Dan Rang - Sep 14, 2009
One can make a bargain in a duty free shop but not always. In Europe it pays off to buy alcohol and tobacco in these stores but if you are an EU citizen traveling within the EU duty free shopping is not an option for you.   Duty free shopping has become an important part of traveling for some people. The idea originated in Ireland in 1947 at Shannon Airport where Dr Brendan O"Regan founded the very first duty free shop, which is open even today.  The idea is obvious – many people wait long time, sometimes hours, at airports while traveling between countries or even continents. Passengers who are waiting for their flight, e.g. from Europe to the U.S., are not officially entering the country. Thus the goods sold at the neutral territory is not subject to any taxation therefore it is cheaper. The idea spread worldwide and duty free shops are selling all kinds of goods all around the world.    According to many the best duty free stores are located at the biggest hubs like the international airport of Dubai. You can buy almost everything here including luxury cars and the prices are also very favorable. What is surprising it is possible to buy here Swiss watches that are even 20 percent cheaper than in Switzerland’s own duty free stores. Dubai Duty Free is also the world’s biggest earner in duty free business as it recorded US$1.1 billion in sales last year.Duty free shopping does not, however, always pay off. Generally, you can make a bargain buying alcohol, tobacco or perfumes. These are the three most popular categories of goods. Taxation of these products is very high in most countries therefore the duty free prices are very favorable. Nevertheless, prices of other products in European duty free shops are often the same as the prices in the city stores or even higher. A customer needs to be aware they can make a bargain in a duty free shop but that it is not guaranteed. If you are an EU citizen traveling within the Union, duty free shopping does not apply to you since it was abolished in 1999.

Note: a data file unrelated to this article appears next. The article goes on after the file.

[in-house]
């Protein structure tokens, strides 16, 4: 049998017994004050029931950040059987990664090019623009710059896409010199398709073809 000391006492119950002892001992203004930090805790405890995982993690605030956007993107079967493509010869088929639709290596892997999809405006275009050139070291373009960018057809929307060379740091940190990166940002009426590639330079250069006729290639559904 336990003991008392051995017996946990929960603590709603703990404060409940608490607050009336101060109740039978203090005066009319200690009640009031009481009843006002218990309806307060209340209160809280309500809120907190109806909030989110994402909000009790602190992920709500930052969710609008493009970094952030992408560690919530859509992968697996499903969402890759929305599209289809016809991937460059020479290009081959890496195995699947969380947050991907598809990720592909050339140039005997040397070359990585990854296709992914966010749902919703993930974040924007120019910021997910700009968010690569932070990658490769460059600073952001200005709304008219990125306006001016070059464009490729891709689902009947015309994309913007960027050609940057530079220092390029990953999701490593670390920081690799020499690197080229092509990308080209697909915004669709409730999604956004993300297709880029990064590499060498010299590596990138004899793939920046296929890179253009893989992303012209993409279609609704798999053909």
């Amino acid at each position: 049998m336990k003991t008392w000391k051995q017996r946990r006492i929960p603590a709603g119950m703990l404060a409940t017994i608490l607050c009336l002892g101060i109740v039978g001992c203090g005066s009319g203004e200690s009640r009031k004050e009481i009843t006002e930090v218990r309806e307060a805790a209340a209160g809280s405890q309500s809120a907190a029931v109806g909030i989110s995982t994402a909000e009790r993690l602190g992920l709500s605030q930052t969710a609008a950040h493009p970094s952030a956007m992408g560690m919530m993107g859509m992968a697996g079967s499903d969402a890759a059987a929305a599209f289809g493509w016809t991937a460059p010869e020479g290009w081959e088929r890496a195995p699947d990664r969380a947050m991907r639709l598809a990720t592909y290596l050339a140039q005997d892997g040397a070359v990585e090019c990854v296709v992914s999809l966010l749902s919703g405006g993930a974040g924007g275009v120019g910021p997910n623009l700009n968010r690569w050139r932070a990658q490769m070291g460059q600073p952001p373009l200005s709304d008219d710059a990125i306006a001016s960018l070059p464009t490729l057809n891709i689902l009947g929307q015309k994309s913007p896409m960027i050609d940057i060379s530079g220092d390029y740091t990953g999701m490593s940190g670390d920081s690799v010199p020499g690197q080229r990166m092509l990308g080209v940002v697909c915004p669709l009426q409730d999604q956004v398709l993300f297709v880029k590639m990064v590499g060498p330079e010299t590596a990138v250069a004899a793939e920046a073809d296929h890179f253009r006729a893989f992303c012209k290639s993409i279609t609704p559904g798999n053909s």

1. I don't know - I have never bought anything in duty free shops - they seem quite expensive anyway.

  2. The price tags of all items at the Zurich Airport Duty Free Shop are marked below than the actual price you will pay at the cashier. I wonder if anyone regulates those shops since a lot of people end up paying surprisingly more (up to 40% and not kidding) than the advertised price. Next time you are there making a purchase just pay attention to the actual price you are charged and you will see. If one complains about it, the employee just shows you a sign stating that only the CHF prices are valid. Like I am supposed to read every little disclaimer when doing some quick shopping before boarding my flight? So why post the prices also in Euro and Pounds then? Since those are the price tags in question, the ones marked way lower than what you will pay. Is it a gimmick to lure shoppers to load up their basket? That is one answer I would like to know myself. But those are definitely not honest business practices in my book.


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